Public transport – the missing element in metropolitan life
As a metropolis Dhaka has the dubious distinction of not having a coherent public transport or mass transit system. With a population of 12 million the city has to rely on every kind of ad hoc and improvised transportation. Examples of improvised modes of transport are the ‘tempo’ or ten-seat mechanised three wheeler, another variety named ‘human hauler, and on a fixed route in the old city even horse-drawn carriage is being used in a limited way to ferry passengers.
The rickshaw itself is a cumbersome vehicle, particularly unsuited for plying the long routes. And it is not uncommon to find three adults riding a rickshaw, adding ugliness to the existing chaos of the city traffic. There is no easy or express communication linking the new city with the river terminal in Sadarghat. Whatever public transport services exist they run north-south and there is no transport on east-west route after withdrawal of BRTC. There was a great possibility to develop suburban railway system for which the infrastructure had been bequeathed by the British government. Suburban railway could handle a major part of the city’s traffic load, as it does in Kolkata and Mumbai. But such projects, it appears, were farthest from the minds of the successive rulers. Suburban railway running at short intervals would of course necessitate laying of parallel tracks and construction of tunnels, and these were quite feasible if due attention were paid to them. If suburban railway could be developed then many people would prefer to keep their families in the suburban towns and the city’s population would be somewhat lessened. Instead, minibuses were brought into the streets to handle the main load of city traffic — an absurdity without parallel. In the mean time the BRTC which had all along been providing a modicum of transport service was allowed to decay. The BRTC’s double-decker buses had proved to be of great utilitarian value but these are no longer seen on the roads. Although new arterial roads were built like Bishwa Road and Rokeya Sarani, they failed to yield the desired benefit because overwhelmingly it was private cars and rickshaws that ran through them.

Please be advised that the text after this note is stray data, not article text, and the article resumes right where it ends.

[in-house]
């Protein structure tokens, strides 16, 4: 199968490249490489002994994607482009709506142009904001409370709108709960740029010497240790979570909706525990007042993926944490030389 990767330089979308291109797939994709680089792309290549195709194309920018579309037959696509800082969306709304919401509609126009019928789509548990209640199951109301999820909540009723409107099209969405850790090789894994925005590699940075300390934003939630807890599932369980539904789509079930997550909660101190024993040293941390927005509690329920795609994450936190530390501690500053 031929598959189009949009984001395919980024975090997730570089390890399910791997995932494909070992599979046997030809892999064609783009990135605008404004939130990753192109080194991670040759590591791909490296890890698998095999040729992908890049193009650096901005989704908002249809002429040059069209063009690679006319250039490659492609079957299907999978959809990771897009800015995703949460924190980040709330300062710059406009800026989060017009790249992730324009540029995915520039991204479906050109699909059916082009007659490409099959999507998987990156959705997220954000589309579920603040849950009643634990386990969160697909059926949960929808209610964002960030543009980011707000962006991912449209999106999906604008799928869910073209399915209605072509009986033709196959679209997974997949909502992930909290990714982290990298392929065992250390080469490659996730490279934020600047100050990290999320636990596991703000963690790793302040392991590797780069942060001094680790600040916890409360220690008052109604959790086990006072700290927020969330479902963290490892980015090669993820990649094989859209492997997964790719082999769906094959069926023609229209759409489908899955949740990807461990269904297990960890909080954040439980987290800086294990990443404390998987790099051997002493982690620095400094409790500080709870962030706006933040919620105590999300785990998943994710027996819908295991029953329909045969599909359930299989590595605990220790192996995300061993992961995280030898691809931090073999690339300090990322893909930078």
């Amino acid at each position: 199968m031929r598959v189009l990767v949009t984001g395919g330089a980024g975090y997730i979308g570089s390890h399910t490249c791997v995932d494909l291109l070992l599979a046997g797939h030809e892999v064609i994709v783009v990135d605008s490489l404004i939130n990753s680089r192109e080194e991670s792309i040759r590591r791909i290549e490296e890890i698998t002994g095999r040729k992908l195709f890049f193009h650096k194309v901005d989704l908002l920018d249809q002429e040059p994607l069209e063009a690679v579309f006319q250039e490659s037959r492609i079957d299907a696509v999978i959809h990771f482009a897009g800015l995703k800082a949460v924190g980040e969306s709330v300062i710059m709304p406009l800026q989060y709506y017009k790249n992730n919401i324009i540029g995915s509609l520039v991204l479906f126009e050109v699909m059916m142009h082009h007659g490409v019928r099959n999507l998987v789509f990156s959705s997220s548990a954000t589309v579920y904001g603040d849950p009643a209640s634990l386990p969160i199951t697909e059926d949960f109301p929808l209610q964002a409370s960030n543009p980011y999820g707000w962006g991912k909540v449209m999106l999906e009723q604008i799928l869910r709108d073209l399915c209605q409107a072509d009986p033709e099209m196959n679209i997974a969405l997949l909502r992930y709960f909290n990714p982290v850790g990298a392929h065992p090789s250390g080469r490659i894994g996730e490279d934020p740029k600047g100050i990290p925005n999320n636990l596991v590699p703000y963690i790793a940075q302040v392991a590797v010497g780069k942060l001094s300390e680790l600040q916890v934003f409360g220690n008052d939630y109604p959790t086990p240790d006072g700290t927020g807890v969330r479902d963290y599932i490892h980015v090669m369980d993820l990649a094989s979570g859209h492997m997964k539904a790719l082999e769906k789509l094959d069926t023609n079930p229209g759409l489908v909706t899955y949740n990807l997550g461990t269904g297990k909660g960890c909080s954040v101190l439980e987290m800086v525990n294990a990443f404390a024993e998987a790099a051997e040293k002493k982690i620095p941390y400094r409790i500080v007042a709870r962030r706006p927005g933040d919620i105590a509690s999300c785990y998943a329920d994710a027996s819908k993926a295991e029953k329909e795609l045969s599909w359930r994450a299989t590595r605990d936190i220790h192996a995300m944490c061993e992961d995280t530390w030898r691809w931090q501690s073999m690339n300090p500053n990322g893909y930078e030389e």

The present situation has not emerged in a day. Lack of pro-people commitment of the successive governments was amply reflected in the state of the city’s public transport. As buses have not been developed the people have become dependent on private cars and rickshaws. Hence the overcrowding and the tailback. In this context the call by experts and environmentalists for a pro-people communication system with emphasis on public transport, as reported in an agency report published in yesterday’s New Age is timely. These groups belonging to Paribesh Bachao Andolon are not the first to try to draw government’s attention to the need for a transport system that serves the common people. But the question is whether the government lulled by World Bank’s medication is wakeful at all.
The Daily New Age
Syed Saiful Alam
Central Member of Save the Environment Movement